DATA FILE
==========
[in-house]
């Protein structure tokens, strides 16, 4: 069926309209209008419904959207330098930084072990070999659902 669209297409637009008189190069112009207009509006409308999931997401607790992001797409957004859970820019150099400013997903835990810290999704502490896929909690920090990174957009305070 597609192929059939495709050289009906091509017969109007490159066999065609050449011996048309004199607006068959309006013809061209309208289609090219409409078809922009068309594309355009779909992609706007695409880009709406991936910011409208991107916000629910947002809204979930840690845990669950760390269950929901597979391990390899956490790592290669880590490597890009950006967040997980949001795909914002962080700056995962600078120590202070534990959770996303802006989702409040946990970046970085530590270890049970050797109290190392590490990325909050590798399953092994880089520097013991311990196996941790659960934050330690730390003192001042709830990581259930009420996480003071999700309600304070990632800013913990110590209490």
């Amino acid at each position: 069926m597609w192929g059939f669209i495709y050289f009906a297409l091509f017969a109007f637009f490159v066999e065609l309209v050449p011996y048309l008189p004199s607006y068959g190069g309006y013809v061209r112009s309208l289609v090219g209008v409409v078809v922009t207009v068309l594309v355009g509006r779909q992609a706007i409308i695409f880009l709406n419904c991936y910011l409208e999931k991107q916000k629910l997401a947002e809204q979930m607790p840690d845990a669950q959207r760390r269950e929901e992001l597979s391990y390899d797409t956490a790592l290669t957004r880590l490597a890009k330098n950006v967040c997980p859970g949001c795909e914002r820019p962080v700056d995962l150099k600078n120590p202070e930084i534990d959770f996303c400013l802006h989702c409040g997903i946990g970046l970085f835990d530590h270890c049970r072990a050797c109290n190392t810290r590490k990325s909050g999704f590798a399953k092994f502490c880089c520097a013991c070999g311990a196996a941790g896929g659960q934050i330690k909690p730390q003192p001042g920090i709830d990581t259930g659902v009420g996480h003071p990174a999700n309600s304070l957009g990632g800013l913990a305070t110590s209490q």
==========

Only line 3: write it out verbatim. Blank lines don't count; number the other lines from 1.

């Amino acid at each position: 069926m597609w192929g059939f669209i495709y050289f009906a297409l091509f017969a109007f637009f490159v066999e065609l309209v050449p011996y048309l008189p004199s607006y068959g190069g309006y013809v061209r112009s309208l289609v090219g209008v409409v078809v922009t207009v068309l594309v355009g509006r779909q992609a706007i409308i695409f880009l709406n419904c991936y910011l409208e999931k991107q916000k629910l997401a947002e809204q979930m607790p840690d845990a669950q959207r760390r269950e929901e992001l597979s391990y390899d797409t956490a790592l290669t957004r880590l490597a890009k330098n950006v967040c997980p859970g949001c795909e914002r820019p962080v700056d995962l150099k600078n120590p202070e930084i534990d959770f996303c400013l802006h989702c409040g997903i946990g970046l970085f835990d530590h270890c049970r072990a050797c109290n190392t810290r590490k990325s909050g999704f590798a399953k092994f502490c880089c520097a013991c070999g311990a196996a941790g896929g659960q934050i330690k909690p730390q003192p001042g920090i709830d990581t259930g659902v009420g996480h003071p990174a999700n309600s304070l957009g990632g800013l913990a305070t110590s209490q």